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Arch Sex Behav. 1995 Oct;24(5):571-5.

Ritual female genital surgery among Bedouin in Israel.

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Kupat Holim Clinic, Rahat, Israel.


Ritual female genital operations are common in many parts of the world, with varying degrees of mutilation from clitoridectomy and removal of the labia to removal of the clitoral prepuce. Interviews of 21 Bedouin women in southern Israel revealed the practice to be normative in several tribes. However, physical examination of 37 young women from those tribes at a gynecological clinic revealed only small scars on the labia in each woman. Bedouin in southern Israel may offer a model of evolution of female circumcision into a nonmutilative ritual incision.


Interviews conducted in 1992 with 21 Bedouin women living in southern Israel suggested that female circumcision may be evolving into a symbolic operation without the major mutilation associated with this procedure in much of Africa. Respondents ranged in age from 16 to 45 years. The reasons most frequently cited for ritual female genital surgery were pressures to maintain tradition and the belief that food prepared by uncircumcised women is neither tasty nor clean. Only two of the women interviewed--the youngest (16 and 18 years old) and most educated in the group--stated they would not permit their daughters to undergo the ritual. Physical examination of 37 additional Bedouin women 17-36 years of age revealed that all had small scars on the prepuce of the clitoris or the upper 1 cm of the labia minora near the clitoral prepuce. None had undergone clitoridectomy or removal of the labia minora or majora. Although all of the examined women reported pain on intercourse in the months after marriage, they approved of the practice and intended to continue the tradition. Recommended, both to protect the health of young women and uphold cultural norms, is the training and licensing of health-religious functionaries in the performance of a symbolic version of female genital surgery under sterile conditions.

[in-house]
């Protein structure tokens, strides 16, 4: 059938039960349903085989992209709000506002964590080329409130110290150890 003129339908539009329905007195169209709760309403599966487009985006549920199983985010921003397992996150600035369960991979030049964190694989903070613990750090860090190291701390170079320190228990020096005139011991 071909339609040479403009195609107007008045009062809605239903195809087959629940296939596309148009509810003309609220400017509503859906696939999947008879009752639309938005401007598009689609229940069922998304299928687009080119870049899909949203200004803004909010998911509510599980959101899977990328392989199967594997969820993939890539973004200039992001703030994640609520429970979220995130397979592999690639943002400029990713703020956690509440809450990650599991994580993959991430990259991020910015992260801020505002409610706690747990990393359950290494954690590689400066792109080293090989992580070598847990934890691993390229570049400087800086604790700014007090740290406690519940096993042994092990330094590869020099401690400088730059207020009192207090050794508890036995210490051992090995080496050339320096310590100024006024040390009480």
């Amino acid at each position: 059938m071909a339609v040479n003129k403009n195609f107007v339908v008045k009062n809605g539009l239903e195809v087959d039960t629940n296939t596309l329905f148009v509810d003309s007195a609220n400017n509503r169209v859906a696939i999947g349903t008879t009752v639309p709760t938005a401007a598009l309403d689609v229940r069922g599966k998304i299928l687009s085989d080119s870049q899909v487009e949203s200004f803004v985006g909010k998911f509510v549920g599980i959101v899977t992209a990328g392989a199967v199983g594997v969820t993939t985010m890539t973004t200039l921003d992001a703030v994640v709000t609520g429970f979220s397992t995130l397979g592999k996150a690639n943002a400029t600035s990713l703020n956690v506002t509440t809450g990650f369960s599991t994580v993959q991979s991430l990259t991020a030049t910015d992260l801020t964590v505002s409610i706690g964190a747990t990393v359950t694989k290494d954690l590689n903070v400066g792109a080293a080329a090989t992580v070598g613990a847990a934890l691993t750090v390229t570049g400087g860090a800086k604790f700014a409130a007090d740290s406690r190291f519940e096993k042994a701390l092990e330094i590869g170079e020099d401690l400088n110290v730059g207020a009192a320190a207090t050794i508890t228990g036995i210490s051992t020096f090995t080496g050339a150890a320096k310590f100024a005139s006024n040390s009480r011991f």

[Indexed for MEDLINE]

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